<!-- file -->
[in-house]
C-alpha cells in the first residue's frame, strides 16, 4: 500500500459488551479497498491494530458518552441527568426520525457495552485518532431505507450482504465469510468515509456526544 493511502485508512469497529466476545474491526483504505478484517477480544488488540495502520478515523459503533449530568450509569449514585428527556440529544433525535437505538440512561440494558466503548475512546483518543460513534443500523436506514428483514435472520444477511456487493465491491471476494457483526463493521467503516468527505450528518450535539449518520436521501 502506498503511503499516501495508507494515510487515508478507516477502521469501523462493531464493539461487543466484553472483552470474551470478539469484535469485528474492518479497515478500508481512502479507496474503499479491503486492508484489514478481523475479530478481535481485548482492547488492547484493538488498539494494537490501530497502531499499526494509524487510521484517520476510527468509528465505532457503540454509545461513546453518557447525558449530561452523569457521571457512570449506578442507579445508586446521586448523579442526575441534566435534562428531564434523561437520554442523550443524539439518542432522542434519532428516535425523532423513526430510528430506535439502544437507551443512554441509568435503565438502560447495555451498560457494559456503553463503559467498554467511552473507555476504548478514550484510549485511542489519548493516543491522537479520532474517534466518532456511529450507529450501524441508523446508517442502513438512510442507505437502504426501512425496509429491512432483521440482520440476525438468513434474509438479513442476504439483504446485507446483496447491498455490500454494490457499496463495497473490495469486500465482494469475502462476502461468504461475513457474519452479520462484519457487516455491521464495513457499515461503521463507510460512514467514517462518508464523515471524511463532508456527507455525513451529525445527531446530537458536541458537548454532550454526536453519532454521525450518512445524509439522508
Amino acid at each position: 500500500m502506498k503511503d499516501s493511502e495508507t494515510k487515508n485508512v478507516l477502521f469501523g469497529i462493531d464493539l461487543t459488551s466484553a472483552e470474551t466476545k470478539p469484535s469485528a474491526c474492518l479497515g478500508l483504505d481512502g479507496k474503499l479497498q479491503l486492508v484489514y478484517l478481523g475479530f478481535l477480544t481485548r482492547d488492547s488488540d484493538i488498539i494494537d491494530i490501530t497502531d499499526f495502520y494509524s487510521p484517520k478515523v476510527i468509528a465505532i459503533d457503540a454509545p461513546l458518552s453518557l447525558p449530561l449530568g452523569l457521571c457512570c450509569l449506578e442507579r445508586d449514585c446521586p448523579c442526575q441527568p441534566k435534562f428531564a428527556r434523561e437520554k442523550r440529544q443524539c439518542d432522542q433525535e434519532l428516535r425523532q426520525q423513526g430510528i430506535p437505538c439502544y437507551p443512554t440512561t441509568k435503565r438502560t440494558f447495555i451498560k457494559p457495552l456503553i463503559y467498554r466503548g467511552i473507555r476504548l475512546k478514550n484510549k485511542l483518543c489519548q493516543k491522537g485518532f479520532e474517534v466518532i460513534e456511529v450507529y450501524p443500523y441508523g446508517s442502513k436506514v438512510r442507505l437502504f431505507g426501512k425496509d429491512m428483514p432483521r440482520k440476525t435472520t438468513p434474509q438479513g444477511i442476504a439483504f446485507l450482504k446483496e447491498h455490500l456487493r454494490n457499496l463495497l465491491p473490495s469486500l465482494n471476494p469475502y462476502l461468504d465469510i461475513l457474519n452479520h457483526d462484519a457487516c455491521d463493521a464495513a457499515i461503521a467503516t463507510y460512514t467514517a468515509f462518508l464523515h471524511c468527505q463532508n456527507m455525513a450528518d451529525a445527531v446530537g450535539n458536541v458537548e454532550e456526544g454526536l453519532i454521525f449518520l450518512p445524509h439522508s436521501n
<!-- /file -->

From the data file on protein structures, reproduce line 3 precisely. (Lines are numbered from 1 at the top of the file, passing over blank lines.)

Amino acid at each position: 500500500m502506498k503511503d499516501s493511502e495508507t494515510k487515508n485508512v478507516l477502521f469501523g469497529i462493531d464493539l461487543t459488551s466484553a472483552e470474551t466476545k470478539p469484535s469485528a474491526c474492518l479497515g478500508l483504505d481512502g479507496k474503499l479497498q479491503l486492508v484489514y478484517l478481523g475479530f478481535l477480544t481485548r482492547d488492547s488488540d484493538i488498539i494494537d491494530i490501530t497502531d499499526f495502520y494509524s487510521p484517520k478515523v476510527i468509528a465505532i459503533d457503540a454509545p461513546l458518552s453518557l447525558p449530561l449530568g452523569l457521571c457512570c450509569l449506578e442507579r445508586d449514585c446521586p448523579c442526575q441527568p441534566k435534562f428531564a428527556r434523561e437520554k442523550r440529544q443524539c439518542d432522542q433525535e434519532l428516535r425523532q426520525q423513526g430510528i430506535p437505538c439502544y437507551p443512554t440512561t441509568k435503565r438502560t440494558f447495555i451498560k457494559p457495552l456503553i463503559y467498554r466503548g467511552i473507555r476504548l475512546k478514550n484510549k485511542l483518543c489519548q493516543k491522537g485518532f479520532e474517534v466518532i460513534e456511529v450507529y450501524p443500523y441508523g446508517s442502513k436506514v438512510r442507505l437502504f431505507g426501512k425496509d429491512m428483514p432483521r440482520k440476525t435472520t438468513p434474509q438479513g444477511i442476504a439483504f446485507l450482504k446483496e447491498h455490500l456487493r454494490n457499496l463495497l465491491p473490495s469486500l465482494n471476494p469475502y462476502l461468504d465469510i461475513l457474519n452479520h457483526d462484519a457487516c455491521d463493521a464495513a457499515i461503521a467503516t463507510y460512514t467514517a468515509f462518508l464523515h471524511c468527505q463532508n456527507m455525513a450528518d451529525a445527531v446530537g450535539n458536541v458537548e454532550e456526544g454526536l453519532i454521525f449518520l450518512p445524509h439522508s436521501n